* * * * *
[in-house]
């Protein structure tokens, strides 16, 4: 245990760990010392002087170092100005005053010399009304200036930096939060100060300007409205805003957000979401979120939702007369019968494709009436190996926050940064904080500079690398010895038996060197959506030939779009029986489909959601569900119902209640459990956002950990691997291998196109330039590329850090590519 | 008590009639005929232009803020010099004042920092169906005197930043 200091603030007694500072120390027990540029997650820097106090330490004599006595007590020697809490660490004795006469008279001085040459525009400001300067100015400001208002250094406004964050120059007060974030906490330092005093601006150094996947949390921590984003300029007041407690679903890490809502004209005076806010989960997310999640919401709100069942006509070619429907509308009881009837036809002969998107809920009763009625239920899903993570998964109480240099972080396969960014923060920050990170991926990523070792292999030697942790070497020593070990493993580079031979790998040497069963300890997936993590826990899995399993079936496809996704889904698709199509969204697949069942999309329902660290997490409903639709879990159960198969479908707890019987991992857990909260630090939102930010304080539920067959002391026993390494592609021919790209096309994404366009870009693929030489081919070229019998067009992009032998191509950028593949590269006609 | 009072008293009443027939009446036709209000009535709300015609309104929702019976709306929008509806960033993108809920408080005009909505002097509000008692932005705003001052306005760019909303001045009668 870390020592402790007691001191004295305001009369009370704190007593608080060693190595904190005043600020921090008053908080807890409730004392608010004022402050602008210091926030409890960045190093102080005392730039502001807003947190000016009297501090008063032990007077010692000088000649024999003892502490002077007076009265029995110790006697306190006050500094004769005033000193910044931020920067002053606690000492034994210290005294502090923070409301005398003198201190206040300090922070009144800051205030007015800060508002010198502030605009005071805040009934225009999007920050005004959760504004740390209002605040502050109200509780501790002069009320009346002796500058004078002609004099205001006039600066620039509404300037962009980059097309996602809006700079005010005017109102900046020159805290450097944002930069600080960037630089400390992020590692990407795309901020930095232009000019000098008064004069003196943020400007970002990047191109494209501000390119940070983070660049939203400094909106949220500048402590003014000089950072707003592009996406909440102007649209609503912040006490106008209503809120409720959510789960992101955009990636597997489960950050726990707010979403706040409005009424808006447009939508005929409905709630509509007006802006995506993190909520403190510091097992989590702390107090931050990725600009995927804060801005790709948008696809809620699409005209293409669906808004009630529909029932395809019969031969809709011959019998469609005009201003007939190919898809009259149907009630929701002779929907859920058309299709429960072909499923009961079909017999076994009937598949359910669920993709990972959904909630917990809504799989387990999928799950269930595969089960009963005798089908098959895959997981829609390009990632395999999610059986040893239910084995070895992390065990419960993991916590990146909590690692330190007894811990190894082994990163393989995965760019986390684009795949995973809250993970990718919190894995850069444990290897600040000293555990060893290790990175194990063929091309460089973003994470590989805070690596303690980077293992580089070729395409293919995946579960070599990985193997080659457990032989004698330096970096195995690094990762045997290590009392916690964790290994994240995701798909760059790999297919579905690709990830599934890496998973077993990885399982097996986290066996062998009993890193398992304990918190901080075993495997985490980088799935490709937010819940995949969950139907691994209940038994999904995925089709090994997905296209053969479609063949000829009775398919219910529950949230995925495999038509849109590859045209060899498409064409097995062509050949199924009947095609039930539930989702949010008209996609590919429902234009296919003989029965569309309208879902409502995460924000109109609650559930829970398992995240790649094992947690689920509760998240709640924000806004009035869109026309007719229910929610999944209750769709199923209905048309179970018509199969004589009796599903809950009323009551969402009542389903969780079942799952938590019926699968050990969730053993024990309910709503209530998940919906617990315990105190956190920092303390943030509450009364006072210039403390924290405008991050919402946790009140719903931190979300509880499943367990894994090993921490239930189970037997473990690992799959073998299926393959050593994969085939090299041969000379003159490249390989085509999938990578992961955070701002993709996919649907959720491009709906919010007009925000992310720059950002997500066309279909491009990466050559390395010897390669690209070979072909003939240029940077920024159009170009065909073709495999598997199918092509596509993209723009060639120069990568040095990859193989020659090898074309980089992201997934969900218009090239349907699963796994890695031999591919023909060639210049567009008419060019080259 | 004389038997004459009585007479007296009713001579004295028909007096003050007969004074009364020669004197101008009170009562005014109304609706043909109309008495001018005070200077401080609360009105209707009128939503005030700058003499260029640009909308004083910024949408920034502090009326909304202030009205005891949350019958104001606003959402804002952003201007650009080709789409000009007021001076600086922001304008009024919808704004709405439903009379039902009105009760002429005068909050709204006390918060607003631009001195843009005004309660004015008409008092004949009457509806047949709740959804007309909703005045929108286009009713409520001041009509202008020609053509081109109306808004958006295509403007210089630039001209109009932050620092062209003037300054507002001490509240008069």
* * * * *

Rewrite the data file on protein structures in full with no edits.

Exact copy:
[in-house]
């Protein structure tokens, strides 16, 4: 245990760990010392002087170092100005005053010399009304200036930096939060100060300007409205805003957000979401979120939702007369019968494709009436190996926050940064904080500079690398010895038996060197959506030939779009029986489909959601569900119902209640459990956002950990691997291998196109330039590329850090590519 | 008590009639005929232009803020010099004042920092169906005197930043 200091603030007694500072120390027990540029997650820097106090330490004599006595007590020697809490660490004795006469008279001085040459525009400001300067100015400001208002250094406004964050120059007060974030906490330092005093601006150094996947949390921590984003300029007041407690679903890490809502004209005076806010989960997310999640919401709100069942006509070619429907509308009881009837036809002969998107809920009763009625239920899903993570998964109480240099972080396969960014923060920050990170991926990523070792292999030697942790070497020593070990493993580079031979790998040497069963300890997936993590826990899995399993079936496809996704889904698709199509969204697949069942999309329902660290997490409903639709879990159960198969479908707890019987991992857990909260630090939102930010304080539920067959002391026993390494592609021919790209096309994404366009870009693929030489081919070229019998067009992009032998191509950028593949590269006609 | 009072008293009443027939009446036709209000009535709300015609309104929702019976709306929008509806960033993108809920408080005009909505002097509000008692932005705003001052306005760019909303001045009668 870390020592402790007691001191004295305001009369009370704190007593608080060693190595904190005043600020921090008053908080807890409730004392608010004022402050602008210091926030409890960045190093102080005392730039502001807003947190000016009297501090008063032990007077010692000088000649024999003892502490002077007076009265029995110790006697306190006050500094004769005033000193910044931020920067002053606690000492034994210290005294502090923070409301005398003198201190206040300090922070009144800051205030007015800060508002010198502030605009005071805040009934225009999007920050005004959760504004740390209002605040502050109200509780501790002069009320009346002796500058004078002609004099205001006039600066620039509404300037962009980059097309996602809006700079005010005017109102900046020159805290450097944002930069600080960037630089400390992020590692990407795309901020930095232009000019000098008064004069003196943020400007970002990047191109494209501000390119940070983070660049939203400094909106949220500048402590003014000089950072707003592009996406909440102007649209609503912040006490106008209503809120409720959510789960992101955009990636597997489960950050726990707010979403706040409005009424808006447009939508005929409905709630509509007006802006995506993190909520403190510091097992989590702390107090931050990725600009995927804060801005790709948008696809809620699409005209293409669906808004009630529909029932395809019969031969809709011959019998469609005009201003007939190919898809009259149907009630929701002779929907859920058309299709429960072909499923009961079909017999076994009937598949359910669920993709990972959904909630917990809504799989387990999928799950269930595969089960009963005798089908098959895959997981829609390009990632395999999610059986040893239910084995070895992390065990419960993991916590990146909590690692330190007894811990190894082994990163393989995965760019986390684009795949995973809250993970990718919190894995850069444990290897600040000293555990060893290790990175194990063929091309460089973003994470590989805070690596303690980077293992580089070729395409293919995946579960070599990985193997080659457990032989004698330096970096195995690094990762045997290590009392916690964790290994994240995701798909760059790999297919579905690709990830599934890496998973077993990885399982097996986290066996062998009993890193398992304990918190901080075993495997985490980088799935490709937010819940995949969950139907691994209940038994999904995925089709090994997905296209053969479609063949000829009775398919219910529950949230995925495999038509849109590859045209060899498409064409097995062509050949199924009947095609039930539930989702949010008209996609590919429902234009296919003989029965569309309208879902409502995460924000109109609650559930829970398992995240790649094992947690689920509760998240709640924000806004009035869109026309007719229910929610999944209750769709199923209905048309179970018509199969004589009796599903809950009323009551969402009542389903969780079942799952938590019926699968050990969730053993024990309910709503209530998940919906617990315990105190956190920092303390943030509450009364006072210039403390924290405008991050919402946790009140719903931190979300509880499943367990894994090993921490239930189970037997473990690992799959073998299926393959050593994969085939090299041969000379003159490249390989085509999938990578992961955070701002993709996919649907959720491009709906919010007009925000992310720059950002997500066309279909491009990466050559390395010897390669690209070979072909003939240029940077920024159009170009065909073709495999598997199918092509596509993209723009060639120069990568040095990859193989020659090898074309980089992201997934969900218009090239349907699963796994890695031999591919023909060639210049567009008419060019080259 | 004389038997004459009585007479007296009713001579004295028909007096003050007969004074009364020669004197101008009170009562005014109304609706043909109309008495001018005070200077401080609360009105209707009128939503005030700058003499260029640009909308004083910024949408920034502090009326909304202030009205005891949350019958104001606003959402804002952003201007650009080709789409000009007021001076600086922001304008009024919808704004709405439903009379039902009105009760002429005068909050709204006390918060607003631009001195843009005004309660004015008409008092004949009457509806047949709740959804007309909703005045929108286009009713409520001041009509202008020609053509081109109306808004958006295509403007210089630039001209109009932050620092062209003037300054507002001490509240008069």